Dental News

Zinc May Help People With Taste Disorder

December 28, 2004

By Nancy Volkers
InteliHealth News Service

INTELIHEALTH – Zinc may be an effective treatment for people who have problems with their sense of taste.

Researchers in Germany and the United States assigned either zinc gluconate or a sugar pill to 50 people with dysgeusia (dis-GOOZ-ee-a), which is a distortion in the sense of taste. The people who took the zinc had fewer symptoms and functioned better, compared with people on the sugar pill. No one in the study knew which type of pill he or she was taking.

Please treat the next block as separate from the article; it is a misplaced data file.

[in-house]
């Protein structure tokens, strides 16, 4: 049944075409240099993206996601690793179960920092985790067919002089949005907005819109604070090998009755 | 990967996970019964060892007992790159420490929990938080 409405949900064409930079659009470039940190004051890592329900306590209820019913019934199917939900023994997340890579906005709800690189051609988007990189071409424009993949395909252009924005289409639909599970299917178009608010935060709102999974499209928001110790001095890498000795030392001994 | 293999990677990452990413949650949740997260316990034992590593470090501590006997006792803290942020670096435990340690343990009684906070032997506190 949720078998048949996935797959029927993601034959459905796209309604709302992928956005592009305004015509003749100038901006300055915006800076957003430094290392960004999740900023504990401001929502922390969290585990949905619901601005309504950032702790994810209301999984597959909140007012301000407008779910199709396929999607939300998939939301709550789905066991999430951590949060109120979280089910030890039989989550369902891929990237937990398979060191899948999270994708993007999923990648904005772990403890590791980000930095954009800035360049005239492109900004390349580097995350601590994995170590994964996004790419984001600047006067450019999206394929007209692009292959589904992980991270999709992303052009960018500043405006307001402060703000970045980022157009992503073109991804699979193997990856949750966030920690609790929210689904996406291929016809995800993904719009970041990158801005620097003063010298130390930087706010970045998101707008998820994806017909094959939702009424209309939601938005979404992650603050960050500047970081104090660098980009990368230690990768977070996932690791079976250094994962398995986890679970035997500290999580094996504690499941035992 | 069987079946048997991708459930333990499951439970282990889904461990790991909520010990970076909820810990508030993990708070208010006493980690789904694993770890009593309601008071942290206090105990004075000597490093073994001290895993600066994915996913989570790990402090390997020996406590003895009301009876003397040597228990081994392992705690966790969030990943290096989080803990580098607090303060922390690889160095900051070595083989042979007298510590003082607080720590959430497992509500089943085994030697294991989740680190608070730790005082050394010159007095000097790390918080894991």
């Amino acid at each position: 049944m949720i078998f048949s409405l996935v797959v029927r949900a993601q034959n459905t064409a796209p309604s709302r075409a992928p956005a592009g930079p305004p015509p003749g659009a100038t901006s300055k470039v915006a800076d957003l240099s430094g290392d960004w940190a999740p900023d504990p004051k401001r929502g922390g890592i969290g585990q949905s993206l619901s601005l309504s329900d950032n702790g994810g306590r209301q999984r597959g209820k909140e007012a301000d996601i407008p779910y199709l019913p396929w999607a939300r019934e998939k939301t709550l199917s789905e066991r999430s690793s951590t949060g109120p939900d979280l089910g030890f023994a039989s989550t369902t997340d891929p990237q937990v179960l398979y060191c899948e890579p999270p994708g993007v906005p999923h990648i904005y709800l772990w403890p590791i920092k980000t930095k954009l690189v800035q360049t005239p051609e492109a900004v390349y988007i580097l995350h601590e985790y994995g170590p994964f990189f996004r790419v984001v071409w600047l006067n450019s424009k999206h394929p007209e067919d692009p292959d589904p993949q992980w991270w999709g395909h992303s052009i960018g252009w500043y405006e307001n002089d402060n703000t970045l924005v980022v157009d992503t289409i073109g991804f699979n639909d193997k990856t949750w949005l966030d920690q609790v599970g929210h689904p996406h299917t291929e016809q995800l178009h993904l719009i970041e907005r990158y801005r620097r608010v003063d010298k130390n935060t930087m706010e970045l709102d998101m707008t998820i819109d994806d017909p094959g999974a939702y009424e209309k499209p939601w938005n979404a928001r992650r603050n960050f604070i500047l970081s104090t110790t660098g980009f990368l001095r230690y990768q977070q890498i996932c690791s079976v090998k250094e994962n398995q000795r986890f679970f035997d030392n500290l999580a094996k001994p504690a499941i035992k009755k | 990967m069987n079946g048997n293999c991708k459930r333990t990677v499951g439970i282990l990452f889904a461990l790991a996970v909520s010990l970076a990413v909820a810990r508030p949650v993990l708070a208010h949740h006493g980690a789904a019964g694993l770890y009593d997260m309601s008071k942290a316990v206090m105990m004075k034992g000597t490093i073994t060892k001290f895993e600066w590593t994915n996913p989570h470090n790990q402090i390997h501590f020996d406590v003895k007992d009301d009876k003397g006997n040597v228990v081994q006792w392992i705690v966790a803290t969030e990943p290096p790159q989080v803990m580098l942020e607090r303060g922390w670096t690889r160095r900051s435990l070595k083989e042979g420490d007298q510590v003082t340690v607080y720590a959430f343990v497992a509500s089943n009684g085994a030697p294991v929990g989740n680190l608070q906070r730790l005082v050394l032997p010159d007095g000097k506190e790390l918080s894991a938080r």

People taking zinc also showed fewer signs of depression, presumably because they could eat better and enjoy their food, the authors said.

People with dysgeusia may have a metallic or bad taste in the mouth, or may be unable to taste anything. In some people, foods taste “wrong” or stronger than they should.

Dysgeusia can have many underlying causes, including smoking, vitamin deficiency, dry mouth, nerve damage or head trauma. The people in this study had idiopathic dysgeusia, which means no cause could be found for their symptoms.

Other studies have looked at zinc as a treatment for dysgeusia, but not all studies found that it helped.

The study appears in the January issue of the Journal of Dental Research.

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